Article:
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Showing posts from October, 2013

Dogs in the Autumn-time. And the curious incident of the disappearing music.

Autumn and dogs - I have no idea what Four-legged-friend and Bertie Baggins think about the changing seasons. I suspect they think very little, their brains being mere slaves of their stomachs, but if they notice the cooler air, the permanently damp grass and the bare earth in recently ploughed fields, the following thoughts might momentarily elbow past dreams of dinner. Or snacks - 'C'mon, we know that camera is not the only thing you have in your hand.' Autumn is a time for dogs to fine tune their getaway skills - escape scenario: apples all over the ground; apple-gatherer, basket in hand; muzzle sneaked between apple-gatherer's legs and apples snatched in quantities that only just defy death by choking. act dead and extremely heavy when someone needs to access an oven. practice soft-lipped-thievery when helping to pick brambles. partake in sprint training in order to run away effectively when yelled at due to overzealous r

On appreciating art. Or not.

That Art comes in a myriad of shapes, forms and function is a commonly accepted fact. That what I consider art might be regarded by others as meaningless junk, ripe for trashing, is another. So how do we define art? What is it? And what is it for? From our early Cro-Magnon ancestors who first painted on the wall of a cave in Lascaux, to the designer of complex computer generated images, people have produced works that some have called art. Art has a cultural, historical, geographical and spiritual past. At its best it transcends all of these. It can pull us together. Or push us apart. What follows is about last Friday: a day when art wasn't got , then later - via some giant bubbles, a spire of glass and an evening of joyful music -  it suddenly was. In the Times that morning, was a picture of  a Picasso soon due at auction where it is expected to fetch $1million. I showed the picture to Littlest and asked her to guess how much it might be worth. "A lot," she rep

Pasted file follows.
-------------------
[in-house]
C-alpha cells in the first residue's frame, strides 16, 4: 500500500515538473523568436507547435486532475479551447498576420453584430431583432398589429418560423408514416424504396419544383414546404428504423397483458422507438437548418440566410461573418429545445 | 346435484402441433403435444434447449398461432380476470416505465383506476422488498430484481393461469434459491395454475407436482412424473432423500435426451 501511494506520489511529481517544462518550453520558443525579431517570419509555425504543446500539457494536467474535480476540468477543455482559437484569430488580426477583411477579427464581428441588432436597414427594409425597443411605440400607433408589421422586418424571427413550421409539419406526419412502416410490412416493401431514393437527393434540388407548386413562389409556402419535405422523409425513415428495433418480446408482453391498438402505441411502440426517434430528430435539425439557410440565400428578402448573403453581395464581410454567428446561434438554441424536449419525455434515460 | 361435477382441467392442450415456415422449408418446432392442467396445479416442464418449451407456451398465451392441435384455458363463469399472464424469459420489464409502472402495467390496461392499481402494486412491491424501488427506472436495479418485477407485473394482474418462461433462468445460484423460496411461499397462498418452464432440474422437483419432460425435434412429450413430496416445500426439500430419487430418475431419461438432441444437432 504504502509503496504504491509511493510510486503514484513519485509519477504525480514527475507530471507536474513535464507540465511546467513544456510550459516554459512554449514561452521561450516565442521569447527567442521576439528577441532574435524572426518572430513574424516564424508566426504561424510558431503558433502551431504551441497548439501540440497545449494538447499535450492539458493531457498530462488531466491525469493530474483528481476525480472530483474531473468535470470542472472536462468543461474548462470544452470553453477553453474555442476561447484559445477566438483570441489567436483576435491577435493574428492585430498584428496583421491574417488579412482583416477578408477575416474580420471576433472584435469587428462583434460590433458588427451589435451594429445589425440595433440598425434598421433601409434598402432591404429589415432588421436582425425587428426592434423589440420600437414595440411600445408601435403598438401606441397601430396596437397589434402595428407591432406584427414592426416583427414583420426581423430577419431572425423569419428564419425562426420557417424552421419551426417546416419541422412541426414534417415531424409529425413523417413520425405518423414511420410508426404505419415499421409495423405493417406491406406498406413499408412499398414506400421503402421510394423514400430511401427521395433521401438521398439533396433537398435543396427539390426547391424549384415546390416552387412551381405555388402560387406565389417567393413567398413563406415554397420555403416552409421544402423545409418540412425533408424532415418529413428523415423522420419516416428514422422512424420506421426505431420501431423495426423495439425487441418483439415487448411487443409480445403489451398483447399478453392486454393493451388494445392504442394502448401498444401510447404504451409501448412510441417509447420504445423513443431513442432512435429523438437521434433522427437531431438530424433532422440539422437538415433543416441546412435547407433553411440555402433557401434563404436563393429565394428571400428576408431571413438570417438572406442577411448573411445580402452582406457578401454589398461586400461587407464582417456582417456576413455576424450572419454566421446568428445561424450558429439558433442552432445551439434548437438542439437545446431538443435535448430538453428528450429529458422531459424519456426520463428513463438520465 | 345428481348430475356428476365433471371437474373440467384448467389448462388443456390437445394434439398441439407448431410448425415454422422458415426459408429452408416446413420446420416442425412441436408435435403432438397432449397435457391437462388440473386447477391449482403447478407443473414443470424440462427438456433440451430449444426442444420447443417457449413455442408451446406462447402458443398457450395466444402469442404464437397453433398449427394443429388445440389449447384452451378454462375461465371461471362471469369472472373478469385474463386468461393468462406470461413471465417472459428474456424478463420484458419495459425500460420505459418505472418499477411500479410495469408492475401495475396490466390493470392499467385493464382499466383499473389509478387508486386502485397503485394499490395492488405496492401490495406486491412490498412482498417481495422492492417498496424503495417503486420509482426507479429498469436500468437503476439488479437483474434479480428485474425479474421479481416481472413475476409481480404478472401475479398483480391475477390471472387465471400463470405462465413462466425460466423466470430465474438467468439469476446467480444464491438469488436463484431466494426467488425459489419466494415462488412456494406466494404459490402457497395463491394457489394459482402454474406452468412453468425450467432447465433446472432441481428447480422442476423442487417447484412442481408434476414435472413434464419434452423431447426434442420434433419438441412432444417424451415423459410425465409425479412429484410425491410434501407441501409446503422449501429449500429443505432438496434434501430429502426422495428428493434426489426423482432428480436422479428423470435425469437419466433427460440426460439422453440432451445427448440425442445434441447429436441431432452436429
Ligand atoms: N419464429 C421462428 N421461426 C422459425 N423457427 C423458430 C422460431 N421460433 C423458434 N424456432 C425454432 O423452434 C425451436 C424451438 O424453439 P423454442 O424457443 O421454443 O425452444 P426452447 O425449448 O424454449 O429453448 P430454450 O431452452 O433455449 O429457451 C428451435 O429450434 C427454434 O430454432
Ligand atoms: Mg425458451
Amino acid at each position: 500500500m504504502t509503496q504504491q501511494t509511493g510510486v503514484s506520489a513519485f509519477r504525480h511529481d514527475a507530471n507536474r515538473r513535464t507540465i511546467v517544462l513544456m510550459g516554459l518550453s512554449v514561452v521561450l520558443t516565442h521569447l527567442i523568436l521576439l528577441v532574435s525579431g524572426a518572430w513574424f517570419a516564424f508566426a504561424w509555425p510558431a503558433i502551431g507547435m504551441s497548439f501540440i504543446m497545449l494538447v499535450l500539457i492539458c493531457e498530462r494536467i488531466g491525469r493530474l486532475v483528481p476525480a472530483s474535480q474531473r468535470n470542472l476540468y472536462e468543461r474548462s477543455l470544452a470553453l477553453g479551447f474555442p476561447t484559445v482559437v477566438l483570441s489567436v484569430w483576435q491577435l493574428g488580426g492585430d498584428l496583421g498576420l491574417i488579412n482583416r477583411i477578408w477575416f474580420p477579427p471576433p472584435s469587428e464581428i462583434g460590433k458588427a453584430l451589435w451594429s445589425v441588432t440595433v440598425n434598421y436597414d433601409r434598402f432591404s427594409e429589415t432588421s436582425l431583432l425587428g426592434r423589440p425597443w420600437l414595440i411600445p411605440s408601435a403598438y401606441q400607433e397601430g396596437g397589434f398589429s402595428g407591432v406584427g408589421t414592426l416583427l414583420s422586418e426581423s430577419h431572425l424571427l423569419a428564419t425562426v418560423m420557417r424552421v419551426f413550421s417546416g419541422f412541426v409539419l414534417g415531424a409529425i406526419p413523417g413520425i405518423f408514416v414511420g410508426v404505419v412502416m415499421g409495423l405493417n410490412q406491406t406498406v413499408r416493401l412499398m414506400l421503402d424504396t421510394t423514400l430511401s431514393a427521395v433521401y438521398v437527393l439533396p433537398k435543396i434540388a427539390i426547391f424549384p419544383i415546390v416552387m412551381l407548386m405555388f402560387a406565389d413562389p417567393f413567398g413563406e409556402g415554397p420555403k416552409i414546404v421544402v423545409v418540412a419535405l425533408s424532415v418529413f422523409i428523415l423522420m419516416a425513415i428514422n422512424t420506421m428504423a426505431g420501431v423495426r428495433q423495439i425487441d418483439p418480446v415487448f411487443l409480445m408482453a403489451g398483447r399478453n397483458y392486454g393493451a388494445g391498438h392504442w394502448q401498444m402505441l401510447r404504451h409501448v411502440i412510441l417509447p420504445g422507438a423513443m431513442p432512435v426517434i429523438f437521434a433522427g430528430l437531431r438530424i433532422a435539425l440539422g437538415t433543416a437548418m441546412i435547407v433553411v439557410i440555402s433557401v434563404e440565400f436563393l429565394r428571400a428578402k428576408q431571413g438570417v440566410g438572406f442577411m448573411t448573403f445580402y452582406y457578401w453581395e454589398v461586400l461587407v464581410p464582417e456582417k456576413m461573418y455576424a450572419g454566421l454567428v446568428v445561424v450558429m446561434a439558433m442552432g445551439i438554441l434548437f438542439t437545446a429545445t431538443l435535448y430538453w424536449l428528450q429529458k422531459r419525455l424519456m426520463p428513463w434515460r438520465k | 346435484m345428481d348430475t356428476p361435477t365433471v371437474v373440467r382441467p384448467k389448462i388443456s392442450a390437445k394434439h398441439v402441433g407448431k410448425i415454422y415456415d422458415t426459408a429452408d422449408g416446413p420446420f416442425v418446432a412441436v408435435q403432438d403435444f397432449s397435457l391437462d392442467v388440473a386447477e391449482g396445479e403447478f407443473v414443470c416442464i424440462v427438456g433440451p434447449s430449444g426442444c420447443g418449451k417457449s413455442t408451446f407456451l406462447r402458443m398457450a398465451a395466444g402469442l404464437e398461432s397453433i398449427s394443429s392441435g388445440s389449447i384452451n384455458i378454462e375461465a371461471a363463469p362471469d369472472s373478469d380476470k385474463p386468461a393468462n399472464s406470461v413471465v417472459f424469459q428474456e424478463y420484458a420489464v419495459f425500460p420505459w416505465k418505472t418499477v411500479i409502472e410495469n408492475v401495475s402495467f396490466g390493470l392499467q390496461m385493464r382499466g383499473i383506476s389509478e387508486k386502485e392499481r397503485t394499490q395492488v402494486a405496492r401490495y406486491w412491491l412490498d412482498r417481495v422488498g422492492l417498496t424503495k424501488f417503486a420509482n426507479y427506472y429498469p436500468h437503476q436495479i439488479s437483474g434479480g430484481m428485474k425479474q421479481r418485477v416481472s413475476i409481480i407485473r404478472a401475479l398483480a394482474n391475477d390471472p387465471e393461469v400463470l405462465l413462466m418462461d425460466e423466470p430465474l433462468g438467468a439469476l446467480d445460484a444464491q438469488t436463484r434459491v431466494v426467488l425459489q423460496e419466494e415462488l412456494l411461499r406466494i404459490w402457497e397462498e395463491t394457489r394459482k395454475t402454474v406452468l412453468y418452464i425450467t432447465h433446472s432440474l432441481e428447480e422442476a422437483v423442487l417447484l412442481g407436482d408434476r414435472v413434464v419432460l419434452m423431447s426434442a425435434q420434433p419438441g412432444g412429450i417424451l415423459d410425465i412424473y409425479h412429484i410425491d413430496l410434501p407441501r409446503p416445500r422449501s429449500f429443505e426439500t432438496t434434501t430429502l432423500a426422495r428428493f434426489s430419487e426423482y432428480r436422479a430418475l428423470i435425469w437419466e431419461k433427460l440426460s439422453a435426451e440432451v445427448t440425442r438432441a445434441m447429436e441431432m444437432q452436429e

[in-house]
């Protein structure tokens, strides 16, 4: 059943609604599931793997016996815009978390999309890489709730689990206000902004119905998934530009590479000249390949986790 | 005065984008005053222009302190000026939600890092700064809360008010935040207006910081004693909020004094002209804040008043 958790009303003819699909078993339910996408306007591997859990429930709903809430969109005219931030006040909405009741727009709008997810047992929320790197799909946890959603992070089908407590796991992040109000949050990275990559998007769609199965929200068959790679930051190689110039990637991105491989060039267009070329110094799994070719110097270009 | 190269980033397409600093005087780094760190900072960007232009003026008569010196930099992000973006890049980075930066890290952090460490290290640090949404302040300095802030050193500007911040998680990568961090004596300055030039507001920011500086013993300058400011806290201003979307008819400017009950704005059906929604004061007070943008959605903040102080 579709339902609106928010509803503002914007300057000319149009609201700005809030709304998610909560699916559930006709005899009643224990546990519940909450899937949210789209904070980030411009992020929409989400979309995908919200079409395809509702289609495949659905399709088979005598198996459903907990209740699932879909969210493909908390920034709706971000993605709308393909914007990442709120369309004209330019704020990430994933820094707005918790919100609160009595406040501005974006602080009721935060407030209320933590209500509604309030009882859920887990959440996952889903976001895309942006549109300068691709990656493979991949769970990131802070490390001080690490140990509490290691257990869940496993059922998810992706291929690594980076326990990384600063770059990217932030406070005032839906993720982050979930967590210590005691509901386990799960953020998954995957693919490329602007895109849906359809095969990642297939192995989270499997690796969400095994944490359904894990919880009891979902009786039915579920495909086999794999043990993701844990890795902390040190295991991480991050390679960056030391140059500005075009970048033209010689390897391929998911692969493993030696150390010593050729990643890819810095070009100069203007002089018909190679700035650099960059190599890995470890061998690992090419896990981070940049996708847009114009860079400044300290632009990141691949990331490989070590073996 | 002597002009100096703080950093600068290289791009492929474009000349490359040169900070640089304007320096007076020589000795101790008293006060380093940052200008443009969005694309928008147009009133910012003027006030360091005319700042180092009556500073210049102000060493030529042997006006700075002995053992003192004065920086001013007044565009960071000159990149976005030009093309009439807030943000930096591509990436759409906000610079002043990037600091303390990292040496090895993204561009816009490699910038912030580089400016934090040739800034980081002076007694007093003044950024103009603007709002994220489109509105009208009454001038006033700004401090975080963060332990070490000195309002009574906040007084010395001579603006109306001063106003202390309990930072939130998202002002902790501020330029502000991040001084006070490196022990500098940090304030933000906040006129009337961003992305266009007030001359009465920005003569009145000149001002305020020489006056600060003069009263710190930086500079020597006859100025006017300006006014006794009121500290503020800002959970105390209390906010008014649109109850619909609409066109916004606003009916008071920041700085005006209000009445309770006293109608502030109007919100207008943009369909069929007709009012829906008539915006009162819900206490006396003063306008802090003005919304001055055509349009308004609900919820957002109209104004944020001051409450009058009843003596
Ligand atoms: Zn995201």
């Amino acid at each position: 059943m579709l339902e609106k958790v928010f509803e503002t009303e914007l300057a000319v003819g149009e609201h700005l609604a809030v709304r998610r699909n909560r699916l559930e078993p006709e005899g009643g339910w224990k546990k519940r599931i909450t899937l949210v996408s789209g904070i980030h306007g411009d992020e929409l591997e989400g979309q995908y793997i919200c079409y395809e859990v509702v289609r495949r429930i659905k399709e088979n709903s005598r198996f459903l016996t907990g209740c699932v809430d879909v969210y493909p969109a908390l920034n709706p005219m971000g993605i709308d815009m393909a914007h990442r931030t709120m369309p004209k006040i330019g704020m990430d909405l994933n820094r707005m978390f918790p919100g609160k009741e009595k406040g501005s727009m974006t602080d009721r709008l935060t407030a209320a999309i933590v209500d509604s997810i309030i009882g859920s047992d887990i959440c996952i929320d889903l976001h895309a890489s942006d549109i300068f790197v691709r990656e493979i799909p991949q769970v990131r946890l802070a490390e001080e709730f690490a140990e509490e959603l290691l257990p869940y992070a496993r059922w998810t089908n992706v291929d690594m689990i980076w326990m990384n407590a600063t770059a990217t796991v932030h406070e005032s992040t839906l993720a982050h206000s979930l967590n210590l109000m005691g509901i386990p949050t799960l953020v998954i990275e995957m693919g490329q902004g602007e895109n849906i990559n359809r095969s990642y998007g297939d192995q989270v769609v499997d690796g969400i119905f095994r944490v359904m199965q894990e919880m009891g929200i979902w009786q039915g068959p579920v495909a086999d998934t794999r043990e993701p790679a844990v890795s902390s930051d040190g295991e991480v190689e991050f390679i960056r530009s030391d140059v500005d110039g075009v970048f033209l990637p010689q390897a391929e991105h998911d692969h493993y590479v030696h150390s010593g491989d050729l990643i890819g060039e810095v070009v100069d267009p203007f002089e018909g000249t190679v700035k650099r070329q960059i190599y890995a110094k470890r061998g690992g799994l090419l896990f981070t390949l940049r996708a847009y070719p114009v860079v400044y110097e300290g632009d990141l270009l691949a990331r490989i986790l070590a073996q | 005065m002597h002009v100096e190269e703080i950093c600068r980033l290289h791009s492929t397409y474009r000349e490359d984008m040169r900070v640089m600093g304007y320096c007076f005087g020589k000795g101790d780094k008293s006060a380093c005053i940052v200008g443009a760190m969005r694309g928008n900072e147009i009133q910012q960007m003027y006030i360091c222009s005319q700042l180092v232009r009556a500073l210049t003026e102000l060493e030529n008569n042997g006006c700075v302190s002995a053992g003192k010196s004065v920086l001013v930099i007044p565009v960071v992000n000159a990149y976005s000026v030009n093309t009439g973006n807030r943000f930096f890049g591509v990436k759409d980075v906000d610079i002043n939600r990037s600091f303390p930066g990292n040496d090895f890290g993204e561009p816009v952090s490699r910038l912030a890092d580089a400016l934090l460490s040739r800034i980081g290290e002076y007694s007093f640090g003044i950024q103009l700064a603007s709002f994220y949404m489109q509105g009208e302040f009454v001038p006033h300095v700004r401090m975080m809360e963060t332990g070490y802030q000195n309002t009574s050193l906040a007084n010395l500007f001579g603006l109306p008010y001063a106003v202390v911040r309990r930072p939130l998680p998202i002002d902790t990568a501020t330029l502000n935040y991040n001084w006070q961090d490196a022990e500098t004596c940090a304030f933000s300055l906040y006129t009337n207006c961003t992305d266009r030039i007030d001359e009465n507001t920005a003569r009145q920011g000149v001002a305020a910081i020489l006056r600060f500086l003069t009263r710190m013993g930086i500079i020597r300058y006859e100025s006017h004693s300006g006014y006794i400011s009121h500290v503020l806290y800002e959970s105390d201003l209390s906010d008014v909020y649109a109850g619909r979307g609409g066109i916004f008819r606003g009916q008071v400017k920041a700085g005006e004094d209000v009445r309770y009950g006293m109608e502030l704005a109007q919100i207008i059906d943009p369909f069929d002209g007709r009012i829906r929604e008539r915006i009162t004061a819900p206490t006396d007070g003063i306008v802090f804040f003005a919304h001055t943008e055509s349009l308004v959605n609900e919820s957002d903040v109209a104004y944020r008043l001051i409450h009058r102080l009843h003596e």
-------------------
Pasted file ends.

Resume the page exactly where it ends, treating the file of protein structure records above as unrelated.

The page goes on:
On going without breakfast and other stories

This is what happens when you find yourself not doing the school-run and think it a good idea to start the day with a brisk walk. And after fifteen minutes realise that a cup of tea was not a sufficient breakfast. We thought that bread was ours! Indignant dogs aside, I really should not have eaten their bread - pocket fluff of indeterminate origin does not taste good and the rest of the walk was spent with an even more loudly protesting come-on-!-you-can't-seriously-tell-me-that-was-all grumbling stomach. Plus the pulling out of bits of thread that had become wedged between my teeth. Before I go on to ' other stories' -  at the top of a field sheltered behind a hedge, we found a circle of twigs and dried grasses. The bed of a family of deer perhaps Or nest of a giant goose (lots of geese on the move today) Or a dragon cushion - sadly Littlest was at school: I'm sure she would have known - probably a fairy something-or-rather. Whatever it was, it

A farewell to summer

"What wilt thou do when the summer is shed?" AC Swinburne 'Itylus' 1864 In answer to Algernon Swinburne (what a wonderful name) ... remember it; savour it in the sweet bramble harvest and jars of apple chutney; and look forward to autumn - smoky bonfires, early sunsets, the demise of summer flies, and the promise of the crisp clear air of winter.  Today this blog is a rant free zone - mellow, reflective ... it might even aid sleep. It's heavy on the gardening side of ' Walking the Dog 's life. Light on Littlest - unmentioned apart from there. And experiments with a brief amble into literature - the Oxford Dictionary of Quotations to be precise: it has sat forlorn and forgotten for many a long month on a shelf next to my desk. I was feeling generous and thought I might give the pages an airing. Pretentious ... me!!! Nooo. Maybe a little bit. Anyhow, back to the blog in hand - Memories of a summer past in pictures My path before it became

Owning a dog - why would you?

Why do we choose to own dogs? Why do we welcome them into our once-upon-a-time-dog-hair-free homes? Why do we tolerate them when they eat Littlest's favourite socks (always just the one sock from each pair)? And why when the gnomic postman comes with his jumpy, bird-like, nervy twittering to the front door do we secretly wish that we weren't so understanding of his fear of dogs? And that they'd run out and bowl him over and lick him into liking them? Sadly, like a foundling bird handled lovingly but a bit roughly, I think he would die of fright before any 'liking' occurred. I can think of several reasons for owning a dog and none of them has anything to do with finding the whole postman-being-afraid-of-dogs thing fairly amusing. First, there's their eyes. Nothing looks at you with that total I-know-where-my-next-meal-is-coming-from devotion. It's easy to convince yourself that it's you they love and to seek evidence for this delusion